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Paul Tremblay Preferred His Ending to Shyamalan's in 'Knock at the Cabin'

By Dustin Rowles | Film | February 8, 2023 |

By Dustin Rowles | Film | February 8, 2023 |


Full Disclosure: I like Paul Tremblay’s novels, I liked but did not love The Cabin at the End of the World, and I really liked M. Night Shyamalan’s adaptation of it, Knock at the Cabin. There are a number of differences between Tremblay’s novel and Shyamalan’s movie, both big and small, but the biggest change was in the ending. Ironically, I preferred the movie’s ending because it wasn’t as bleak, while Tremblay preferred his own ending because, in his opinion, his ending wasn’t as dark.

For those who want to see the film — you should! — or read the novel, avoid the rest of the post. Spoilers for the film and the novel.

Both the film and the novel take place in a cabin in the middle of the woods, where four people strangers pay a visit to a gay couple, Andrew (Ben Aldridge) and Eric (Jonathan Groff), and their 7-year-old daughter, Wen (Kristen Cui). The strangers, the leader of whom is Leonard, played by Dave Bautista in the film, tell them that they have to sacrifice one of their own or else the world will end in a series of plagues and they’ll be left alone to wander the planet. The strangers give them several opportunities to make a sacrifice, and after Andrew and Eric reject each opportunity, the strangers brutally kill one of their own.

Meanwhile, some real bad sh*t is happening out in the real world: A pandemic, an unexpected tsunami, and planes falling out of the sky. In both the film and the book, the strangers claim that these events are the consequences of Andrew and Eric’s failure to make a decision about who to sacrifice. In the book, it is unclear if the calamities occurring in the real world (and seen in news reports) are actually related to Andrew and Eric’s refusal to make a sacrifice or are just coincidences; in the movie, the calamities are more directly linked to the failure to sacrifice.

At the end of the film, Eric — so that Wen can grow into an adult with Andrew — insists that Andrew kill him to put a stop to the apocalypse. He does so, Wen and Andrew survive, and the end of the world does not arrive. In the book, Wen (the adorable 7-year-old) is accidentally killed, but because the choice to make a sacrifice must be intentional, Wen’s death does not stop the supposed apocalypse. Andrew and Eric still must make a sacrifice. Instead of sacrificing one another, Andrew and Eric decide not to, and the novel ends with the fate of the world left an open question.

Tremblay believed his ending was the more hopeful one. I disagree, but I understand why he believes that, as he explains to the Los Angeles Times:

When I wrote it, I tried to divorce myself from thinking about if there was an apocalypse or not. I purposely tried to keep each piece of information balanced. And at a certain point in telling the story it didn’t matter to me if the apocalypse was happening because the story to me became, “What were Eric and Andrew going to choose?”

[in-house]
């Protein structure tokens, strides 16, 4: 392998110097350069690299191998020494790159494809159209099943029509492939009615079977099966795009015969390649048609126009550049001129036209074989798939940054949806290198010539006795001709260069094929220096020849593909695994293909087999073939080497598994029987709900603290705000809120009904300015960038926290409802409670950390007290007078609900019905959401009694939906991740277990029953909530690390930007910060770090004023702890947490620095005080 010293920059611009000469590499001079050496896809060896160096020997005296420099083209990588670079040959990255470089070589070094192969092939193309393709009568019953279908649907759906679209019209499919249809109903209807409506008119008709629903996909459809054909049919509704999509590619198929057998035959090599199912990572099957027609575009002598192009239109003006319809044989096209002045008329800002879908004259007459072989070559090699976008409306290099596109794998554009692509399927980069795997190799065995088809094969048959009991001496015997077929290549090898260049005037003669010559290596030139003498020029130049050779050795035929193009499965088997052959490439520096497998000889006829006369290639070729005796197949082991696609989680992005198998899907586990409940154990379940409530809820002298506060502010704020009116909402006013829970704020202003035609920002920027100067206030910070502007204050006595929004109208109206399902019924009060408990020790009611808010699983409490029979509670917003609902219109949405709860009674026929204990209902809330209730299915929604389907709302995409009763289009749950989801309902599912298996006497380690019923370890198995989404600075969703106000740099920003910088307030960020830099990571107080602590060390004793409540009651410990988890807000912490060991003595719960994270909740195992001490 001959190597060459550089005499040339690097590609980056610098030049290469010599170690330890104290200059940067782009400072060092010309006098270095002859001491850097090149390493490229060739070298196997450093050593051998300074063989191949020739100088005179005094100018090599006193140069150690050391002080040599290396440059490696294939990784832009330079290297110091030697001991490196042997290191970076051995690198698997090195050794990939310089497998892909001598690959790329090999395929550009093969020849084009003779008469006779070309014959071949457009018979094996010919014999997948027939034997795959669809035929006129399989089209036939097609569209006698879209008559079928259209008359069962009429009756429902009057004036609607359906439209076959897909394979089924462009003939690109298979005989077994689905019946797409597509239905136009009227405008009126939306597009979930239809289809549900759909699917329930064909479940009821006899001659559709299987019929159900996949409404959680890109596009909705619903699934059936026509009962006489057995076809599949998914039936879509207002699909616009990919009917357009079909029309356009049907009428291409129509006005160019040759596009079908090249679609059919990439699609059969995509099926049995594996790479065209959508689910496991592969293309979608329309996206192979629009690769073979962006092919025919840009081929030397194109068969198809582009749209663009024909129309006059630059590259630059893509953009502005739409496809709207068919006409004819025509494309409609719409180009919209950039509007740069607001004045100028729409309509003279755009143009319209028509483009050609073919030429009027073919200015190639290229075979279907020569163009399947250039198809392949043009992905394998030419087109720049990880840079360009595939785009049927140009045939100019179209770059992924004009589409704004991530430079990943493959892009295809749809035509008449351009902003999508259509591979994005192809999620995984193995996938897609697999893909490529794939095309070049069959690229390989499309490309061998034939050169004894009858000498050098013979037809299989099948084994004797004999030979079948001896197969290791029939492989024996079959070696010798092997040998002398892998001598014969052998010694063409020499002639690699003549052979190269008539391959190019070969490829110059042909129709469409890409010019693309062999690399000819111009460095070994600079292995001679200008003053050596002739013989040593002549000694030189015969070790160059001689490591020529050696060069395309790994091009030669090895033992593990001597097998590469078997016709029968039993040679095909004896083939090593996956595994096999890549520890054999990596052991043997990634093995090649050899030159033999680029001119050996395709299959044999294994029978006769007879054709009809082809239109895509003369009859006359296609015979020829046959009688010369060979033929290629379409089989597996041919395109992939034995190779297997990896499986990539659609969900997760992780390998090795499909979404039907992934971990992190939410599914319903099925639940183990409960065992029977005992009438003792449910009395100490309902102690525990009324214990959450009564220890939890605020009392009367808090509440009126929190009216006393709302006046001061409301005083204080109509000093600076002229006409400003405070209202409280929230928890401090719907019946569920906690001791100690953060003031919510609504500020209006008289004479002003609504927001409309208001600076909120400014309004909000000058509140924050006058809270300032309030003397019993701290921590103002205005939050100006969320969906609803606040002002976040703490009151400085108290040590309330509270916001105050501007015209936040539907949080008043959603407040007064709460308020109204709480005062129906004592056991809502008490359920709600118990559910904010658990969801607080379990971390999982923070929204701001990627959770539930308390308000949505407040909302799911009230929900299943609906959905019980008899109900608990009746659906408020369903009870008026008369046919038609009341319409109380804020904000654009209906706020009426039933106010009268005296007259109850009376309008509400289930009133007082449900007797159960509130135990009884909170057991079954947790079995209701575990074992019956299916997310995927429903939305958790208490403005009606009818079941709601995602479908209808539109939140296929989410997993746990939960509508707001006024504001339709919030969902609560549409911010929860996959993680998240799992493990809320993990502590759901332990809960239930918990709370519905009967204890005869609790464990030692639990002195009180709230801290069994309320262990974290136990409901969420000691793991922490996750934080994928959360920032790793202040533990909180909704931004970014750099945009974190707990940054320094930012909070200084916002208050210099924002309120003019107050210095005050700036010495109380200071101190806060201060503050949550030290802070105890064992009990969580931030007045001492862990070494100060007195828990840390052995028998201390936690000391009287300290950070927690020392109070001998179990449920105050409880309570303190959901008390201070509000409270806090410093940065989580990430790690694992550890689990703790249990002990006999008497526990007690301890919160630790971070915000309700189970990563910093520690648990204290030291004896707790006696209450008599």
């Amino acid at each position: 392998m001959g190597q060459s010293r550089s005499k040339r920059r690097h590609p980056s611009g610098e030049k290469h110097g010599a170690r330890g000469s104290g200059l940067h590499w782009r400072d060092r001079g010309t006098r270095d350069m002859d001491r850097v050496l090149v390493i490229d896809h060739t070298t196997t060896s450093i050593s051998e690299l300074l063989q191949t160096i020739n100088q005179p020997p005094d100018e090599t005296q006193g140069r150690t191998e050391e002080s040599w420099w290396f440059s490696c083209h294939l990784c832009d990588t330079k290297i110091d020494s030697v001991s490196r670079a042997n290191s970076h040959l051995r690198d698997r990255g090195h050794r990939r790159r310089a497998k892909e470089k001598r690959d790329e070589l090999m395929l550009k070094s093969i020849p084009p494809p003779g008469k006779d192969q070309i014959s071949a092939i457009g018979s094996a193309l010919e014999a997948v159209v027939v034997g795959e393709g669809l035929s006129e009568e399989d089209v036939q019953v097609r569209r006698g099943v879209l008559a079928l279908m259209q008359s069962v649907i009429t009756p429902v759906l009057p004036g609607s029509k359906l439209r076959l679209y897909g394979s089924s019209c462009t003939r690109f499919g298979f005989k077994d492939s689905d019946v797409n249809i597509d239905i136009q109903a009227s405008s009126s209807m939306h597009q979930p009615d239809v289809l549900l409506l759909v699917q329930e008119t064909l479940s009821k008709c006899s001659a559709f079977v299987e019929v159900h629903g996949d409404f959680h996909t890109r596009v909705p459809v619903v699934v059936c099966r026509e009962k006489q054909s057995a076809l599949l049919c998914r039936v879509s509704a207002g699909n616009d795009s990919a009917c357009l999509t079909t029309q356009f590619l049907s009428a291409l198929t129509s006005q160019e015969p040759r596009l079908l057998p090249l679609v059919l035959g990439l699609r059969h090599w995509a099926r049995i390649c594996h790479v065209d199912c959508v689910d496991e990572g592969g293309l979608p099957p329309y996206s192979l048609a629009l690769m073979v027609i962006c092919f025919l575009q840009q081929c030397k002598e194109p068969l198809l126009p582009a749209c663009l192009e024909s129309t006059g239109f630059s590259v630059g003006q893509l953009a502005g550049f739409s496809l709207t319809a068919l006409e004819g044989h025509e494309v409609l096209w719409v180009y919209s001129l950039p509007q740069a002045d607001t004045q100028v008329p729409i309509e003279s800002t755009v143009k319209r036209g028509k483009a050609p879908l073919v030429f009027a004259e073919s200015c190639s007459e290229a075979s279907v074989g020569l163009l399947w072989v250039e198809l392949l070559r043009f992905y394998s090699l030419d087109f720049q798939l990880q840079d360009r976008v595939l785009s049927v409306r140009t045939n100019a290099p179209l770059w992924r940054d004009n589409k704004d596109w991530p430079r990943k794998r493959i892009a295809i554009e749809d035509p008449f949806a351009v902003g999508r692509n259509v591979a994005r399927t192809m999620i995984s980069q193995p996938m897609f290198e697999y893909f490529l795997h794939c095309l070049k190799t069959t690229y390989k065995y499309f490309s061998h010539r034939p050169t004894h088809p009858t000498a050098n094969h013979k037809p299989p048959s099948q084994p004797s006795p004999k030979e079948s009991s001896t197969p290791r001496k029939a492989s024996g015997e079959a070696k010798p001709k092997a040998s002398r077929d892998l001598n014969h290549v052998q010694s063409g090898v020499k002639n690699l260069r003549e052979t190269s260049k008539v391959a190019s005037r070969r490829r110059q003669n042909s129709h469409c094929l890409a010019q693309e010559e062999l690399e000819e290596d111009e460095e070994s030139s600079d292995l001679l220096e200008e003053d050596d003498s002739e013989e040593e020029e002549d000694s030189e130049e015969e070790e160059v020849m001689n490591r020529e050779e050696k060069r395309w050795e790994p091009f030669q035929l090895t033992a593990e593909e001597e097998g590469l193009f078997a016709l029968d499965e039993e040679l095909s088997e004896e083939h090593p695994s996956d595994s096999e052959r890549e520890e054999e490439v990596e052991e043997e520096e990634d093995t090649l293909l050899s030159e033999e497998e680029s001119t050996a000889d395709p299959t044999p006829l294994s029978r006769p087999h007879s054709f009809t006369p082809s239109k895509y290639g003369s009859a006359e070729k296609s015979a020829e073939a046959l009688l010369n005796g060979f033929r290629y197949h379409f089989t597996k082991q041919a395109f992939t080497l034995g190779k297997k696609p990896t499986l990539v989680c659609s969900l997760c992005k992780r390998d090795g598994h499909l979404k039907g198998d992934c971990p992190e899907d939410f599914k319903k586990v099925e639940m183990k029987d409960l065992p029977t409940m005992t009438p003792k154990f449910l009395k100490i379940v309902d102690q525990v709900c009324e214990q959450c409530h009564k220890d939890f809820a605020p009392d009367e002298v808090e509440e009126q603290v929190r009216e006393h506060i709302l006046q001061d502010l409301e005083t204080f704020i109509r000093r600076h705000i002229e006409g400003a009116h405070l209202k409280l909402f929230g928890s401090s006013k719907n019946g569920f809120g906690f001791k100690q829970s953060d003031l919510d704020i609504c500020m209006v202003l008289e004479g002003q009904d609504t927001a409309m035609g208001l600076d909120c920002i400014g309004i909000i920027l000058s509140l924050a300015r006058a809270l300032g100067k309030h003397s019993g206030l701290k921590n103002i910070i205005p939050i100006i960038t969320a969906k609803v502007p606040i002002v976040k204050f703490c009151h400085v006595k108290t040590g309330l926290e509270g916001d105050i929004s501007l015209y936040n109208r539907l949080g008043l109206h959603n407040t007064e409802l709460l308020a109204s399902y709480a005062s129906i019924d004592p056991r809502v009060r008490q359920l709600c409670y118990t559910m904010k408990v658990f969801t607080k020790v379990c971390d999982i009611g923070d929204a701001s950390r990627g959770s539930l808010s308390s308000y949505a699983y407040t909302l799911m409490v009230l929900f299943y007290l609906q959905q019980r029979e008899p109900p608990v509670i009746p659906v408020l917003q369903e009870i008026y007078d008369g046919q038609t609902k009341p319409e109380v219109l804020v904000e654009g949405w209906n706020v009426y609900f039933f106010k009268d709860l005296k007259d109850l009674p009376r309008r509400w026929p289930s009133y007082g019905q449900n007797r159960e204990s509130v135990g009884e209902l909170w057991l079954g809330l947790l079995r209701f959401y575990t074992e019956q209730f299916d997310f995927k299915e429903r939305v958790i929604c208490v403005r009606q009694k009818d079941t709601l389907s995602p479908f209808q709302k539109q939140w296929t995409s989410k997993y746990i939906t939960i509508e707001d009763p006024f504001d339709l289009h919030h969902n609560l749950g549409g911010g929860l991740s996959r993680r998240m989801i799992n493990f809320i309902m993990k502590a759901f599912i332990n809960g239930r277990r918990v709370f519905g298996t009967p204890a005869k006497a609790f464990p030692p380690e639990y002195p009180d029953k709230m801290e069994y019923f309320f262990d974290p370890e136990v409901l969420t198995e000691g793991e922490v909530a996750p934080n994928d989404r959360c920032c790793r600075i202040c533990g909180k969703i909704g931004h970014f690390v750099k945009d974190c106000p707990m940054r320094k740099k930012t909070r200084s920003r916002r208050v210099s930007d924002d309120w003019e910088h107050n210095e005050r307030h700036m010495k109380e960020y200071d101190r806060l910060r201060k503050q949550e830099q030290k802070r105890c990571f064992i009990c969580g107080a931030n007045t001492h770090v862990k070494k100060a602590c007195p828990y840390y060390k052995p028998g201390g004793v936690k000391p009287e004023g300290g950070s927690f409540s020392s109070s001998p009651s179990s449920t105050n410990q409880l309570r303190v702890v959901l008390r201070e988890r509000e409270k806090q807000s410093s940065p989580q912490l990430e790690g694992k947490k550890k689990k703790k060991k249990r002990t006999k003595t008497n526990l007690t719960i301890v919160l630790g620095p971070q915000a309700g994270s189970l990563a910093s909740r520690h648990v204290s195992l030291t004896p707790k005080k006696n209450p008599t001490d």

That was the story: their choice. Their ultimate rejection of fear and cruelty, whether or not the apocalypse is happening. What has happened in the cabin and what they’re presented with is wrong; it’s immoral, and they refuse. And I find that hopeful, especially in the context of when I wrote the book.

Tremblay also noted that a lot of people were pissed off about the ambiguous ending. I didn’t hate it, but I think that — as a parent — any ending in which the child dies is a bad one. Whether there was actually an apocalypse in the novel or not wouldn’t matter to me. Once Wen died, all hope is lost.

I think the movie’s ending is way darker than my book. I don’t mean to say this flippantly. But politics aside, on a character level, the idea of, “What are Andrew and Wen going to do now?” Not only did they just kill Eric — how will they go on after with that knowledge? — but also with the knowledge that this supreme being that controls the universe was so unremittingly cruel to them? I would never write a sequel to “The Cabin at the End of the World,” but I’m actually weirdly interested in a story of what Wen and Andrew do now.

This is such an interesting perspective because, for me, there’s no question. Once it is established that the impending apocalypse is real, one of the parents is going to sacrifice our self so that the other can live out the rest of their life with the kid. If I didn’t know whether the apocalypse was real or not, it wouldn’t matter. My only child is dead and things are pretty bleak, but if I could save the world for the rest of humanity by sacrificing myself? I’d opt to do that rather than stubbornly refuse out of some sort of misguided belief that simultaneous planes falling from the sky, a pandemic, and a tsunami were not religious in nature. I’m not a religious person, but come on! I don’t need frogs to fall from the sky to get the hint.

This really goes to the same question posed by The Eternals. Any mathematical calculation or cost/benefit analysis would result in the same thing: One of the parents sacrificing themselves. Maybe that calculation, however, is different if you are a hardcore atheist.

As for what Andrew and Wen will do now? They’re going to live their life in a way that best honors Eric, of course. The sequel would be boring.

Source: Los Angeles Times